Winston Churchill, Britainâ€™s Lion
Part three: In the Skies of Britain
â€œThe Battle of France is over, I expect that the Battle of Britain is about to begin.â€ â€“ Winston Churchill, 18 June, 1940.
In writing about Winston Churchill I often have found myself writing about the history of the Second World War itself rather than just about the man. In a way, I suppose, that is unavoidable as the story of Winston Churchill from 1939 to 1945 is about the War and the War about Winston Churchill. It would not be a stretch to even suggest that Winston Churchill was the personification of Britain itself for much of the world during this time period.
A most interesting point is that Churchill actually named the Battle of Britain a little less than a month before the battle actually took place, starting on 10 July, 1940. One should probably not be surprised that of all leaders throughout the history of warfare it would be Winston Churchill to name the battle beforehand. Was this due to intuition or that Churchillian Luck again? I would put it at 80% intuition; however that is open to opinion and debate. Historians tend to compartmentalise history into neat linear easy to follow stories due to the complexity of the events of the Second World War. I believe this has been done so often that most people tend to think that one event takes place and then by some convenient coincidence the next follows comfortably on the heels of the other. As we know this is seldom the case and the Second World War was no exception to the general rule. The North African Campaign, as an example, started on 10 June, 1940, one month before the Battle of Britain. The Russians entered Romania in June of 1940 to take back the province of Bessarabia which put the Soviet forces alarmingly close to the Romanian oil fields so important to Germany. This triggered an action on the part of Germany in 1941 that had a profound effect on the North African Campaign as we will see later.
As we have read Churchill wanted to avoid a head to head clash with the German Army on the continent. This was now a moot point as there were more Germans in France at this time than at a Bavarian Oktoberfest. To recap, Churchill, and Chamberlain, agreed that a naval blockage and aerial bombardment by the RAF would bring Hitler and his army to their knees. This would serve to avoid the war of attrition brought about by the trench warfare of the Great War. Both Britain and France thought any future wars would be static and fought from fixed positions and not the fluid warfare of the Blitzkrieg that they had just experienced. The Maginot Line was perhaps the best example of this common held, though erroneous, belief. What is not generally known is that Churchill actually lacked confidence in the British Armyâ€™s ability to meet and even hold their own against the German Army. While this sounds scandalous and perhaps even impertinent of me to say I think we need to realize that the size of the British Army was greatly reduced after World War One in favour of a large navy and air force. Added to this the material was not very modern compared with Germanyâ€™s and what they did have was, to a great degree, left behind on the beaches of Dunkirk. The situation in the aftermath of Dunkirk was that the British Army as a whole was not up to the task of an invasion. However, this is and was not to say that the individual British soldier was less than willing and capable of any challenge put before them; it was a matter of numbers and material.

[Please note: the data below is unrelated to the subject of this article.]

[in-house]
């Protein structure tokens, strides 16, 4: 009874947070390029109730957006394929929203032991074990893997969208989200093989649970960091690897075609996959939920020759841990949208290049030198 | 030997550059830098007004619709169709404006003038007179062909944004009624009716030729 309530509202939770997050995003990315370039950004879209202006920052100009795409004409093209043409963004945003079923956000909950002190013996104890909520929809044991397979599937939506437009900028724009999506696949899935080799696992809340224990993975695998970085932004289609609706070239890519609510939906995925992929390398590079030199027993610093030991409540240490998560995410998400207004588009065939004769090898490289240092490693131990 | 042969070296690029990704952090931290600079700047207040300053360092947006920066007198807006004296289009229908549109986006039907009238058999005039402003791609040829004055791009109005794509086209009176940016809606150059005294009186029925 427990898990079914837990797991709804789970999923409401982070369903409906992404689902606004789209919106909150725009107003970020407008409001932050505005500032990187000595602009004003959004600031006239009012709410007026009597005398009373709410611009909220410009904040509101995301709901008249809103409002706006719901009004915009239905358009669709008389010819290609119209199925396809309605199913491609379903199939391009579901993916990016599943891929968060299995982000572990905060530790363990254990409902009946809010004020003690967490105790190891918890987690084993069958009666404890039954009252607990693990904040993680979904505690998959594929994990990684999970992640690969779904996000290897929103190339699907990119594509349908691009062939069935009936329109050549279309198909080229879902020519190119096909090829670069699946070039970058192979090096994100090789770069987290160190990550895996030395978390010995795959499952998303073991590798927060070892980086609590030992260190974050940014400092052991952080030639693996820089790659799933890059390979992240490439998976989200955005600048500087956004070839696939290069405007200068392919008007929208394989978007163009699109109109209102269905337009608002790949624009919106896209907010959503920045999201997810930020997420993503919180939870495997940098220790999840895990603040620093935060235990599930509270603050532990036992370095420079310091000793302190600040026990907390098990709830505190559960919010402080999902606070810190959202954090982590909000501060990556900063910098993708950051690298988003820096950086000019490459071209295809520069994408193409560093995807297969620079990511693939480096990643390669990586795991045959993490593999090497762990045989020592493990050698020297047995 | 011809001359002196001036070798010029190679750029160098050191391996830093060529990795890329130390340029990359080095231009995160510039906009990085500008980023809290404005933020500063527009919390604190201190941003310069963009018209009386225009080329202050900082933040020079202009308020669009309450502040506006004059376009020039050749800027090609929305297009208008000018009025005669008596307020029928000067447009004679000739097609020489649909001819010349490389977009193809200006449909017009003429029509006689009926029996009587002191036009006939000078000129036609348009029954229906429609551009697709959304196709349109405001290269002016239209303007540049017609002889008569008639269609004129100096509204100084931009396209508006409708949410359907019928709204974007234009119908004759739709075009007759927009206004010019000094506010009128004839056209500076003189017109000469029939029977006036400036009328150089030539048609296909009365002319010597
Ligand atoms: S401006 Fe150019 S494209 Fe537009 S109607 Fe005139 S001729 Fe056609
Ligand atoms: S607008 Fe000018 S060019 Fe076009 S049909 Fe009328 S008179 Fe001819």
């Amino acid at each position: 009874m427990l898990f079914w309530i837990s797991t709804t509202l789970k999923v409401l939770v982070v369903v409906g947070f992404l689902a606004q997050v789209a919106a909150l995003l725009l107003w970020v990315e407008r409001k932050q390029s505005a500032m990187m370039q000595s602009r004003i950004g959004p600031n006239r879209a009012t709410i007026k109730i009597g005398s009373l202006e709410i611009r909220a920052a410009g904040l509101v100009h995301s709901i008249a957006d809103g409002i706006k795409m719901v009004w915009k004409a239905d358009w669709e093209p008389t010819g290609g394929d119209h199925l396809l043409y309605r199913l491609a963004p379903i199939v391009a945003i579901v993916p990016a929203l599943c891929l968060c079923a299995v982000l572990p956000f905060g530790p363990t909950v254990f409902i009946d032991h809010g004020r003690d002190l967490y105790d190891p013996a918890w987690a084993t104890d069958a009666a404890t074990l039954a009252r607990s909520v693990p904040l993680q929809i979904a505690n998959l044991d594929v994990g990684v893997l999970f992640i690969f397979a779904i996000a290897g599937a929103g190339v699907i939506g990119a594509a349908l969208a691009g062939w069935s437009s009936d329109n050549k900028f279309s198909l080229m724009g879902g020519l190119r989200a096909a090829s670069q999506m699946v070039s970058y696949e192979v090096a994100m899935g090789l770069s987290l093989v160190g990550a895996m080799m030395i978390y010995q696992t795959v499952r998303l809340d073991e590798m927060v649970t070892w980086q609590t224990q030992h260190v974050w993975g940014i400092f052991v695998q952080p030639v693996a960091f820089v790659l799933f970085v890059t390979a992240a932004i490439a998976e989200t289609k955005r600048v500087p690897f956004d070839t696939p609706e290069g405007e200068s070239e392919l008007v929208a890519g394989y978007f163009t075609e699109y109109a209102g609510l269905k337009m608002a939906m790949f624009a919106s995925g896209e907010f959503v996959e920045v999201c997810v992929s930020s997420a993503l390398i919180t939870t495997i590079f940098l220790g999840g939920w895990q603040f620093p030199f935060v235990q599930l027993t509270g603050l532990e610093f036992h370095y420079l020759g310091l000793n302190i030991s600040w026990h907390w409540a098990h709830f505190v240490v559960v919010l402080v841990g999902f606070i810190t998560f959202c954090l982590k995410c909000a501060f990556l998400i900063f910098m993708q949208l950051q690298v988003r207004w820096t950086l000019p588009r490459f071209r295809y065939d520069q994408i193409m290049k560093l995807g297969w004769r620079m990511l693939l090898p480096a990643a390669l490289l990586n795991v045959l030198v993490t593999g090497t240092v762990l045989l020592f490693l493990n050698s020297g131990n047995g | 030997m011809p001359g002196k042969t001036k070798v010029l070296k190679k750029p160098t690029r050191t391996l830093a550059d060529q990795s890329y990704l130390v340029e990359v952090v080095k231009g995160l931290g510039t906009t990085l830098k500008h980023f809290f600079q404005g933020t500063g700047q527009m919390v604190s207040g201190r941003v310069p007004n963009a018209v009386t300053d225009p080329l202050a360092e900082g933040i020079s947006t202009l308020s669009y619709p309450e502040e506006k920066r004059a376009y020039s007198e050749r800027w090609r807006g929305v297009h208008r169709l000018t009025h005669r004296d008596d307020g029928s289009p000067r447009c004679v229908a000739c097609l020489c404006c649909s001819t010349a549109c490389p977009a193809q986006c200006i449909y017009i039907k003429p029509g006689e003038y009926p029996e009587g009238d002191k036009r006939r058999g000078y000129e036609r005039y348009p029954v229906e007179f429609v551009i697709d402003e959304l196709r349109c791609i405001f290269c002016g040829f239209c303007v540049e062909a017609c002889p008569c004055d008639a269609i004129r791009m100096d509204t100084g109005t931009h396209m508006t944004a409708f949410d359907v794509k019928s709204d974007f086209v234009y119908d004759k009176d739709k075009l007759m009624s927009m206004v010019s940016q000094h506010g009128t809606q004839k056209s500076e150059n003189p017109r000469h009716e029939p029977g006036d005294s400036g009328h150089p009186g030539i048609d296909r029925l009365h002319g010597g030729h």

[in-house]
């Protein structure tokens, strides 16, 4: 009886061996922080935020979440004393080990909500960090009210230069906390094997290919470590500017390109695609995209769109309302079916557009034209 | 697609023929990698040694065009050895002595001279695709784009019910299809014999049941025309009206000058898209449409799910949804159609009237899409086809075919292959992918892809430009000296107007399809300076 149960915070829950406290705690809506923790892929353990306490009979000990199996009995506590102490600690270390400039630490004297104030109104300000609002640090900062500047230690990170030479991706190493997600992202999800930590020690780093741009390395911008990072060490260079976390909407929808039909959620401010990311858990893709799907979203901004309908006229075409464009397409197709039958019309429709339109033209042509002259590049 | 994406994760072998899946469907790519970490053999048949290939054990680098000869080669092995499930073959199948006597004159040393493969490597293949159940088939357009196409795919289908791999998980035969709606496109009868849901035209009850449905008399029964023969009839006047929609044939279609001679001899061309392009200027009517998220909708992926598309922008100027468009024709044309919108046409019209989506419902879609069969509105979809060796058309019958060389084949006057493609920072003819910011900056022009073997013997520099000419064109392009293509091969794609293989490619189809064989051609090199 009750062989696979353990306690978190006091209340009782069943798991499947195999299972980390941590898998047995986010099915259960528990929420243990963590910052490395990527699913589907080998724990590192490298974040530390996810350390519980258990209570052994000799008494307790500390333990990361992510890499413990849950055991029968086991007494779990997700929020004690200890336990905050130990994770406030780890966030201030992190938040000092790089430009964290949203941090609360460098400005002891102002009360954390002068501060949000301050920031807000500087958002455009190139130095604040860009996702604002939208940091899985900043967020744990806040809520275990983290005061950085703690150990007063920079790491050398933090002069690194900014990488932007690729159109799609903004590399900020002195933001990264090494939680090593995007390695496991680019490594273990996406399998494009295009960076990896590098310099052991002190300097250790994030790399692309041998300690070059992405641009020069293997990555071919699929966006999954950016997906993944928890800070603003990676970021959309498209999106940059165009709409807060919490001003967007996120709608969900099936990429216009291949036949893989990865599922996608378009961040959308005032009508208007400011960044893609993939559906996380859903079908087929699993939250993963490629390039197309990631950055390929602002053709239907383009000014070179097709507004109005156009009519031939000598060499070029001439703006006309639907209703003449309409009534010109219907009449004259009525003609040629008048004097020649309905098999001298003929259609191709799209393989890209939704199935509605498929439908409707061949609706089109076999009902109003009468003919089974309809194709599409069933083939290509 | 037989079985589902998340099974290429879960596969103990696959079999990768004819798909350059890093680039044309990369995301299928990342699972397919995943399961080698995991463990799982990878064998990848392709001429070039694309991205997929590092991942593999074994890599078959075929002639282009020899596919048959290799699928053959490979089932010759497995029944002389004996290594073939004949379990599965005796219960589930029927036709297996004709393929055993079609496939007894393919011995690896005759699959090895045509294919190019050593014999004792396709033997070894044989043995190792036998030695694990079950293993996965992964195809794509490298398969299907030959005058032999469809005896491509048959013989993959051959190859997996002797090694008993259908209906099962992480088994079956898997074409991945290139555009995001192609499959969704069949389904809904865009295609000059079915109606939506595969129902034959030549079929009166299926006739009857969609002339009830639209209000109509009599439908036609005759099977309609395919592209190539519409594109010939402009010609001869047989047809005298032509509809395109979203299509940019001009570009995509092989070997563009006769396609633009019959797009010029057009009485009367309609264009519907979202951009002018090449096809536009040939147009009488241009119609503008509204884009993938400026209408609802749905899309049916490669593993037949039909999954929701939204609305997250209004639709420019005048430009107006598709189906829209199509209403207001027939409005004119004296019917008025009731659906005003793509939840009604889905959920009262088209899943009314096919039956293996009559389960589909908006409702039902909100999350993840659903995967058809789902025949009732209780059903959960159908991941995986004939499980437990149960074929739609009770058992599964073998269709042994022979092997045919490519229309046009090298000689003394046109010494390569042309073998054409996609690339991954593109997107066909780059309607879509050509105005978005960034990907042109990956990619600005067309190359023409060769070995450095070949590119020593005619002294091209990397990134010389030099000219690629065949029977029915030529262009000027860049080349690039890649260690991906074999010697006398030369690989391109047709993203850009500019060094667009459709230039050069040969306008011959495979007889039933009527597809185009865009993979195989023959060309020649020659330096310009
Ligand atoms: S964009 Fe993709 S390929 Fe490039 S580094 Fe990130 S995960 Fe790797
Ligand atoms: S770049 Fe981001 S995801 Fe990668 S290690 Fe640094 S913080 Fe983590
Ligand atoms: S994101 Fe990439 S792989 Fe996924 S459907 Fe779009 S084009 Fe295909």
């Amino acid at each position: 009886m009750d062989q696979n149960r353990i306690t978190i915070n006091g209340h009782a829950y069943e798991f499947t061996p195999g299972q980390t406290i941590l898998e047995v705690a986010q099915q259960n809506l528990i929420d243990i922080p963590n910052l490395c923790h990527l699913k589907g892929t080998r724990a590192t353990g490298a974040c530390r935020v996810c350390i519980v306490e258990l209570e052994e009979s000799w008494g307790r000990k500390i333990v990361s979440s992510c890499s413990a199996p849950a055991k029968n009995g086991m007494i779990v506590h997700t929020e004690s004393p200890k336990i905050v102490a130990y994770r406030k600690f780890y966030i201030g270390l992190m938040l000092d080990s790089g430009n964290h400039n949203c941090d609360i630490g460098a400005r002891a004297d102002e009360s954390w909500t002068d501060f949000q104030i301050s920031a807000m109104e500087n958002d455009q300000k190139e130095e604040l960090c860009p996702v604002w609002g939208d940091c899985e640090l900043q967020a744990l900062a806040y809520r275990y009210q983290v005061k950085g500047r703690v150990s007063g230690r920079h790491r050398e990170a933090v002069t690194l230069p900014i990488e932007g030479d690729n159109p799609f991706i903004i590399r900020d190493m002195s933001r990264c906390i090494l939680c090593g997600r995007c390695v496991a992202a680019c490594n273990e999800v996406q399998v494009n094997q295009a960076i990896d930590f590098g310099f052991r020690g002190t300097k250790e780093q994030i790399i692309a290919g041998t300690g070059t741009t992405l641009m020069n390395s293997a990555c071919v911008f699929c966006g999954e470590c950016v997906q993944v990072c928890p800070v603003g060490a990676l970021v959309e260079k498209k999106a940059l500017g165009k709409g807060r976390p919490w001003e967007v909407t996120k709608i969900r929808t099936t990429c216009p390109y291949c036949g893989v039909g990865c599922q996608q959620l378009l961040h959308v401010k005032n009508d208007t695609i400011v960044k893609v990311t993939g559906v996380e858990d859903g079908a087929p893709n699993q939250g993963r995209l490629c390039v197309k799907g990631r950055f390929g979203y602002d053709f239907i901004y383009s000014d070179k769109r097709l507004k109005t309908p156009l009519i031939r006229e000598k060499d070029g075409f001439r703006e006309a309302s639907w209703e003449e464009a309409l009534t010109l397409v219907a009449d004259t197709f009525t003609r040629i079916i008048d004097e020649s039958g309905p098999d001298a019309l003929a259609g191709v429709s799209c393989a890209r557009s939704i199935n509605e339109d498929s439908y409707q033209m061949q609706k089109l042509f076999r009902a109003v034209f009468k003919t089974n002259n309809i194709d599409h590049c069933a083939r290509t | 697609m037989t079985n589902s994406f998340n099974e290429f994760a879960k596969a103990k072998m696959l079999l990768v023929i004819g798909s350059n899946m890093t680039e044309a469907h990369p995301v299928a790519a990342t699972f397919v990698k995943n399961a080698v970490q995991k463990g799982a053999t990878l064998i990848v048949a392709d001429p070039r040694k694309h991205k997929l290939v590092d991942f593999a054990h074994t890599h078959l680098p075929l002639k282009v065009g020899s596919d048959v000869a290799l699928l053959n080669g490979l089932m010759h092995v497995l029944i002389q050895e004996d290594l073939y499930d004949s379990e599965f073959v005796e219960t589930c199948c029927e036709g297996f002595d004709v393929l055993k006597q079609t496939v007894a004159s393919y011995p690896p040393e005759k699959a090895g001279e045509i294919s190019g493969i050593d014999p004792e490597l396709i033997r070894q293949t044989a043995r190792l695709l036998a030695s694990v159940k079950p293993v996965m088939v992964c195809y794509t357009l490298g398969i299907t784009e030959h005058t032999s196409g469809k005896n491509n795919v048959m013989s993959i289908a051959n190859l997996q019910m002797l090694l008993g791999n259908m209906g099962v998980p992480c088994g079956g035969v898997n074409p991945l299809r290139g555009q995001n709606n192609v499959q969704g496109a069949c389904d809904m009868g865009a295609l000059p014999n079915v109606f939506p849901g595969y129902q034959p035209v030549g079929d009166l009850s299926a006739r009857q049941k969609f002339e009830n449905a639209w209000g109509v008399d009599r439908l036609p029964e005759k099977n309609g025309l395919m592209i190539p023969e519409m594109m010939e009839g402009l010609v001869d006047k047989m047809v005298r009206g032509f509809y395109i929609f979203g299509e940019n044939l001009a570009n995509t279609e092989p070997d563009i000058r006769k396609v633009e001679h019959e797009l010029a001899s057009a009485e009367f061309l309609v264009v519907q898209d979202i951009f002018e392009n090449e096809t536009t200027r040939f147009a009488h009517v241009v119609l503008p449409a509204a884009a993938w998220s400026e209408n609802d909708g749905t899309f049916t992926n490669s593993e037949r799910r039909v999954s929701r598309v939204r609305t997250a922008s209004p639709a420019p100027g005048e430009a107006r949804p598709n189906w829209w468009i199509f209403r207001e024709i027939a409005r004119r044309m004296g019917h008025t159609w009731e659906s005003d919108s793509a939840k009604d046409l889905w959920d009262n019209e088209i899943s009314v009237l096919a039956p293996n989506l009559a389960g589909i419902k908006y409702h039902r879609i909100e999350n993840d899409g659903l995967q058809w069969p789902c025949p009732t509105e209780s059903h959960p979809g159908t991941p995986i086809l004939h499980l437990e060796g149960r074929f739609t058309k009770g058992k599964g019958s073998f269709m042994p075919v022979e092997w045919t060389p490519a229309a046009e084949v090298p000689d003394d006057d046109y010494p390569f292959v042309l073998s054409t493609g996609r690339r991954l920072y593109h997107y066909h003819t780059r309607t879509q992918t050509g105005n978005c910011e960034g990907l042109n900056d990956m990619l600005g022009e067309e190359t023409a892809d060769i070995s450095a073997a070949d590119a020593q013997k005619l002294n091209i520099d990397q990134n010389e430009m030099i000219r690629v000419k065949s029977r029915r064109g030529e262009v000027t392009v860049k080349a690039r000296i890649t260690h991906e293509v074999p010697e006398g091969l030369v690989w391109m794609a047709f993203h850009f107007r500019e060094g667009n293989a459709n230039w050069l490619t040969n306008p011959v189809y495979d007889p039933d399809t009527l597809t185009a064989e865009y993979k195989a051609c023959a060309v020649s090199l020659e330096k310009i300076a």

In order for Germany to invade England (Operation Sea Lion) they first needed control of the skies over Britain requiring the elimination of the Royal Air Force. An attempted amphibious invasion of England without the elimination of the RAF would mean that the Germans would be attempting the crossing while being attacked by the RAF and the Royal Navy, not to mention the shore batteries of costal artillery. Two factors were against the Germans using their navy as support for Operation Sea Lion, one known and one still to be realized. The first, and known, factor was that the loss of so many ships during the British invasion of Norway left the Germans short of necessary naval support. The second point was that larger battle ships are fairly easy targets for bombers. While both sides were aware of this the magnitude of this fact was not brought to the forefront of military thinking until the great sea battles in the Pacific Theater between the American and Imperial Japanese Navies, much later in the War.